The first (very minor) disappointment was that the 3 band eq wasn't the layout I had assumed it would be.  Instead of separate bass/mid/treble controls with a stacked volume/pan, like I had on my old Warwick Jazzman, it instead had a stacked Bass/Treble control, which it turns out is their standard 3 band eq for $$s.  I finally got that sorted earlier this year, which was actually quite easy as they have modular eq systems (and put together a free wiring diagram as the eq I wanted isn't a standard option for $$ p/u). 

I also missed the announcement from a few months before I placed my order that all Custom Shop basses would have a rechargeable battery in the main control cavity, and thus a second battery compartment for a non-rechargeable battery, so it was a surprise when it arrived to find that there were two cavities.  Actually that may pay off because I'm about to try the 18v hack on the eq because there is room for two batteries in the extra cavity, in the hope that that may help solve the next gripe

It feels a bit under powered compared to the Corvette $$ that I previously had, so I'm seriously considering a change of pickups - and given that pickup choice was the point I'd wanted a bit more guidance on (and not got) this nags at me a little. 

The final disappointment was all down to me -  that having selected a transparent black finish over flamed maple, I really should have chosen an ebony fretboard rather than wenge, for an all black finish.  Which I should have known because I already had a black seven string Explorer with a black pickguard and a rosewood fretboard and it nags at me that they should have used ebony for a better all black guitar.  So, my own fault, and one I can live with (but would make a different choice if I had to do it again...and I am pondering another Custom Warwick...)

Still, live and learn, and it's not enough to stop me enjoying and playing the bass.  The neck is fantastic, it's a very high quality instrument all round, and it's been used to record an album (a mate's band, not mine) and I've played it live quite a lot

What it taught me was to be very specific and to ask lots of questions, and to persevere - keep "the customer is always right" in mind, certainly in terms of getting the info you want

My second was my latest Wal.  Lovely lovely lovely.  Birdseye maple and unmarked ebony fretboard928300285_Wal1.thumb.jpg.011c76e677b6c440c92262feba33c0e9.jpg

The Wal was a lot easier for a couple of reasons.

First, there aren't actually a lot of options to consider beyond the model and the choice of woods. The electrics are the same so that's one less thing to worry about, and after all you're buying a Wal because you want something that sounds like a Wal. So I got a Wal to my exact spec for wood and finish, and it feels much more "mine" than the previous ones I've owned - just being able to get a fretboard without dots was  a massive win for me (seriously, I hate dots on a fretboard).  It arrived during lockdown so I haven't had the chance to gig with it, but it's definitely a keeper

Next, the guys at Wal were very easy to deal with, and happy to discuss options and say what they would and wouldn't do.  in particular, I'd asked about an inlay similar to the Warwick, and they were up front about them not being able to do it.  We discussed how thin a neck they would make me, and while open to suggestions, they made the case that actually the standard neck is a lot slimmer than on the previous Wals I've had so I probably didn't need them to shave any more off of it, and they were right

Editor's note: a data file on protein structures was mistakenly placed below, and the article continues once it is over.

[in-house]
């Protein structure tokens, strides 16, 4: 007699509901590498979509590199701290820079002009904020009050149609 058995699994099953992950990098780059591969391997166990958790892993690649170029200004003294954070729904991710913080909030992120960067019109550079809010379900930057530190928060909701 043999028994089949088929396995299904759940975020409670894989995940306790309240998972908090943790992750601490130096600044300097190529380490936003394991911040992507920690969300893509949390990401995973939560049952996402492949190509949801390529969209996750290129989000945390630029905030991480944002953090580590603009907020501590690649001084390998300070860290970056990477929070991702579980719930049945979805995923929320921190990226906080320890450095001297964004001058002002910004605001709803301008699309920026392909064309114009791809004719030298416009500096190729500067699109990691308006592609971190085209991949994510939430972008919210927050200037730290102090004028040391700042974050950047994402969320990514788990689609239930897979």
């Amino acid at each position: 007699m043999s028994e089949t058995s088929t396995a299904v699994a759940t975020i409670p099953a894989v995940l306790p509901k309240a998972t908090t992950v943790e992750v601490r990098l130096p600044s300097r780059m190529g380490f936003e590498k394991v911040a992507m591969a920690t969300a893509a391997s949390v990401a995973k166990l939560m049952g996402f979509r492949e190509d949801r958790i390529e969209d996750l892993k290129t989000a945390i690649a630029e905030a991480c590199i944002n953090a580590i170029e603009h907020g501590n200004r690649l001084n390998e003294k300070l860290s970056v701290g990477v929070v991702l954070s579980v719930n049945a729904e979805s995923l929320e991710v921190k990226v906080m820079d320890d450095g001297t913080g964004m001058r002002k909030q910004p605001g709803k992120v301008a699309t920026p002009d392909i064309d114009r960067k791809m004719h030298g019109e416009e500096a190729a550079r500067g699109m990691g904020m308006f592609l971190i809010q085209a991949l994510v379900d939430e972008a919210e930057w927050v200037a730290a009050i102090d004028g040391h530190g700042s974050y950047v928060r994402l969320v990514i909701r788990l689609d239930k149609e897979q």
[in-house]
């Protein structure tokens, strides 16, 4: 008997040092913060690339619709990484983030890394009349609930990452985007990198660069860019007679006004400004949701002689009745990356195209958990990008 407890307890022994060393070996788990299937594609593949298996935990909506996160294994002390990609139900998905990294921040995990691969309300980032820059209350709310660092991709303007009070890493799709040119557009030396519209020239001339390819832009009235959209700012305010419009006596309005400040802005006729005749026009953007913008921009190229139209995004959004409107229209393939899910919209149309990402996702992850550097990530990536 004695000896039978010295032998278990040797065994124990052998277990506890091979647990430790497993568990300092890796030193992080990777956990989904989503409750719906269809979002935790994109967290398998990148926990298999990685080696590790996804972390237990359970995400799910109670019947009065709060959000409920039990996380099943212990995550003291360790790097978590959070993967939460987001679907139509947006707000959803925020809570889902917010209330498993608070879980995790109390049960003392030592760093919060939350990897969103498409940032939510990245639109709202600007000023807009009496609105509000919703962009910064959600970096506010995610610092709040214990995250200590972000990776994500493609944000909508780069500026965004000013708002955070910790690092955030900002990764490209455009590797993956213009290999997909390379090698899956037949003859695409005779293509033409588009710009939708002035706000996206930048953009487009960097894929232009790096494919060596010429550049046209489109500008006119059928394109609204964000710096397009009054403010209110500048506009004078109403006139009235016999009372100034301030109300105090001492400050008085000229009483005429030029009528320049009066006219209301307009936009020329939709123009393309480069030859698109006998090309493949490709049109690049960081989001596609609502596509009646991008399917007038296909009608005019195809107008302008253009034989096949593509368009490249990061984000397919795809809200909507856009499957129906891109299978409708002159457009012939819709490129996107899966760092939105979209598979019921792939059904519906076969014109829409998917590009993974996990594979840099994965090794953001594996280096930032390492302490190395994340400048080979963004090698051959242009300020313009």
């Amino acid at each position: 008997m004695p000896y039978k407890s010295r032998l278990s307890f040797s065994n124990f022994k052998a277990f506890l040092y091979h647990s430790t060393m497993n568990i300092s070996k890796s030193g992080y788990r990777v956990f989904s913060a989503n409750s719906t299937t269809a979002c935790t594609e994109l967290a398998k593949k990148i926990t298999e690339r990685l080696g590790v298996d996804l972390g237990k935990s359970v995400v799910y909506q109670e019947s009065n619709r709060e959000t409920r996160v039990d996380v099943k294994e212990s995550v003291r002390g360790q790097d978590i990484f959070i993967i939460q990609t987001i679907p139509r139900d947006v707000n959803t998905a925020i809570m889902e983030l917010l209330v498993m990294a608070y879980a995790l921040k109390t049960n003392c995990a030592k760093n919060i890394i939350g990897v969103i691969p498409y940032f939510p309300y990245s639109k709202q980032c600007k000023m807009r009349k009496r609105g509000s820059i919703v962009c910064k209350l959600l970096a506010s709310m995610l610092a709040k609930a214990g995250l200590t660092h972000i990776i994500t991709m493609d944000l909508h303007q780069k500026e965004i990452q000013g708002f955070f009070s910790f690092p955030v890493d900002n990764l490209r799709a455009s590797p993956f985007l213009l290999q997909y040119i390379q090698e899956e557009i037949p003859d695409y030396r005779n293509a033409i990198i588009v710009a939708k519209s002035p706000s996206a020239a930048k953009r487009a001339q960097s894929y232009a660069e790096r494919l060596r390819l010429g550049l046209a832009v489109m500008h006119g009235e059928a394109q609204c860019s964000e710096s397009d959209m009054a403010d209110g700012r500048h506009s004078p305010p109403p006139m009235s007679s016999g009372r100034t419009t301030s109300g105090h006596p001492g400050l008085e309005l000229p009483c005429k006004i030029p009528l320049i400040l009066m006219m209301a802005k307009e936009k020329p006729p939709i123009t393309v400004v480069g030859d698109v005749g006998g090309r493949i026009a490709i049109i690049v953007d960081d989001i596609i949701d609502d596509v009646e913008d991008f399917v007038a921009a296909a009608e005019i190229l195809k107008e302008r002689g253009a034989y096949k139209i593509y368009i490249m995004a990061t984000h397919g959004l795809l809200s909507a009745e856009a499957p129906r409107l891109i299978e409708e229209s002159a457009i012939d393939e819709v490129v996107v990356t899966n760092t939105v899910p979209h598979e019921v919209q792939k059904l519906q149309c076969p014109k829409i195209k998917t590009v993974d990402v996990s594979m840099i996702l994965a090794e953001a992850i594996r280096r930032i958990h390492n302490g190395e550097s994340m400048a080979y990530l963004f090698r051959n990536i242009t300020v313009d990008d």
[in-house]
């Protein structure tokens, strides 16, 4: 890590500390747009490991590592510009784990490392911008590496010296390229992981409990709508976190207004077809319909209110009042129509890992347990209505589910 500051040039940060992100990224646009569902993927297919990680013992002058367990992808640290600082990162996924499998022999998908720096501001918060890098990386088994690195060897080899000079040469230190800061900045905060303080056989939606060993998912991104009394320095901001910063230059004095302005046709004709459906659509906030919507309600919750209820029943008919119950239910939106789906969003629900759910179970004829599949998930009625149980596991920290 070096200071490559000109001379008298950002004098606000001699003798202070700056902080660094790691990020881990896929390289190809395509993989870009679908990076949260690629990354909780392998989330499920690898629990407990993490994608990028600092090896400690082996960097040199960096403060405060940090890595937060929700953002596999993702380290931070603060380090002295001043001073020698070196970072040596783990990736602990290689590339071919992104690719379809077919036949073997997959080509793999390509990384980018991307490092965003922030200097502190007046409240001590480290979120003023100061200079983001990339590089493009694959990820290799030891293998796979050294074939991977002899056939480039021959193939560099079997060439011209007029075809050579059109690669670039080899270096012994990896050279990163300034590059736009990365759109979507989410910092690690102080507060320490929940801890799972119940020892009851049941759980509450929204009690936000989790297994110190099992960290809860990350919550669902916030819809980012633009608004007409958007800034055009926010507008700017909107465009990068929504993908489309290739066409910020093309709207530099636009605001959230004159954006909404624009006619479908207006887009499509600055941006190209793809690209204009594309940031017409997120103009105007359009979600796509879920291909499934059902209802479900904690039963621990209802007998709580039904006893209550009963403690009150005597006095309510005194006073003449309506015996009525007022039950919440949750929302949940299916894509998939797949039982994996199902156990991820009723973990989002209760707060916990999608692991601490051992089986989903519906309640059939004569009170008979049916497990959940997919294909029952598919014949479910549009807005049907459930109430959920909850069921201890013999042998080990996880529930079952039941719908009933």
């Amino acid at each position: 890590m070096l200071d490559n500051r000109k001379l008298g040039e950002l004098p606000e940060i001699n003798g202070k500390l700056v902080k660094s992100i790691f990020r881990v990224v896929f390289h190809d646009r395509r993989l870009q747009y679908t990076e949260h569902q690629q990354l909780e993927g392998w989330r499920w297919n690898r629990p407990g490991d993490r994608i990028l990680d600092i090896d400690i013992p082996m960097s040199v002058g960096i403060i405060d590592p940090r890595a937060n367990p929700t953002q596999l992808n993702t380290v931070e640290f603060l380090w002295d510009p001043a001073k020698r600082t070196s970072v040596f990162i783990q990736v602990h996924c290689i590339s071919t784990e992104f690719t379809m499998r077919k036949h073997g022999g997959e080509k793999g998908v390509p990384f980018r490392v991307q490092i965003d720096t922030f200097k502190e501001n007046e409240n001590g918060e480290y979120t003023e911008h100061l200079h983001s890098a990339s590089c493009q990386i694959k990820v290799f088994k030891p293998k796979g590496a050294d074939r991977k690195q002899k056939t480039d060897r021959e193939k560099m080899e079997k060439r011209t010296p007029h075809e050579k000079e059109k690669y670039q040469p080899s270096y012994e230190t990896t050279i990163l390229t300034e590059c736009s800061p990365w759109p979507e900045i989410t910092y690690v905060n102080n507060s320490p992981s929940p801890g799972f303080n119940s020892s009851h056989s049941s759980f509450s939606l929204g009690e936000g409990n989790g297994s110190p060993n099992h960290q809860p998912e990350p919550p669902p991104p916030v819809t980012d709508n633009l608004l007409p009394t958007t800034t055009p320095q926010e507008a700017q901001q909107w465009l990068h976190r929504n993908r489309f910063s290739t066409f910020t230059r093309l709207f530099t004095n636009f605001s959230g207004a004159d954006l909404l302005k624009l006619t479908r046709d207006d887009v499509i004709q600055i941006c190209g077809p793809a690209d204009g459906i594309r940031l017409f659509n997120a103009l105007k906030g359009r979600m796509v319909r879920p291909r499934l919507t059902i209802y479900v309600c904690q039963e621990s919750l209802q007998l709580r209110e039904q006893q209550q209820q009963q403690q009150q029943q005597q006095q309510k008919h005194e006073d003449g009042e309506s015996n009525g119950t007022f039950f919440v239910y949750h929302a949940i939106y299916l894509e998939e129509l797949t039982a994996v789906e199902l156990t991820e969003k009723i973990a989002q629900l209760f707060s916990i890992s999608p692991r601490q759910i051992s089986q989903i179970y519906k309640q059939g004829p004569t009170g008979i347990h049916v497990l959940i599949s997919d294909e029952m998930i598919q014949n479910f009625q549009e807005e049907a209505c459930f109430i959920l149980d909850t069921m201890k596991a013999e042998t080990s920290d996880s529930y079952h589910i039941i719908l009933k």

The waiting period was daunting - two years when I placed the order (and Wal kept to that) and I understand that their estimate is now three years.  In fact it was a good thing for me, because it meant that I didn't need the cost of a Wal when I placed the order, I just needed the first couple of instalments and could save up the rest over the build time.  If the money had been burning a hole in my pocket than perhaps it would have bugged me more

In summary, it has worked for me for both instruments because I (more or less) knew what I would be getting - variations on a known model that I knew I would like.  The issues I've had with the Warwick build were pretty minor and largely down to me assuming something rather than checking what they would actually be doing, although I think they could have been more specific on those points, and could have offered more opinions, particularly when I was asking for them.  It hasn't put me off doing it again, but it has taught me to get more into the details and not to assume that the maker is thinking the same thing as me

Edited by Monkey Steve

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I ordered one custom bass once to my spec, was clear about what I wanted and compromised where I thought the luthier had better judgement. I hated the result - it looked wonderful but sounded terrible. A change of pickups and preamp made no difference whatsoever so that puts paid to the “wood has no effect” brigade. Although visually stunning I’m convinced something in either the woods themselves or the construction was badly wrong. That put me off and ever since I’d much rather accept/work around the limitations of a bass I can actually play before I buy it. The only custom bass I might consider is a Ken Smith because the one I owned was extraordinary and I’ve played 5 or 6 since which were uniformly excellent. Off the peg, modern (newer design) MusicMan Stingrays would get my vote as they have top-notch construction, light weight and sound fantastic.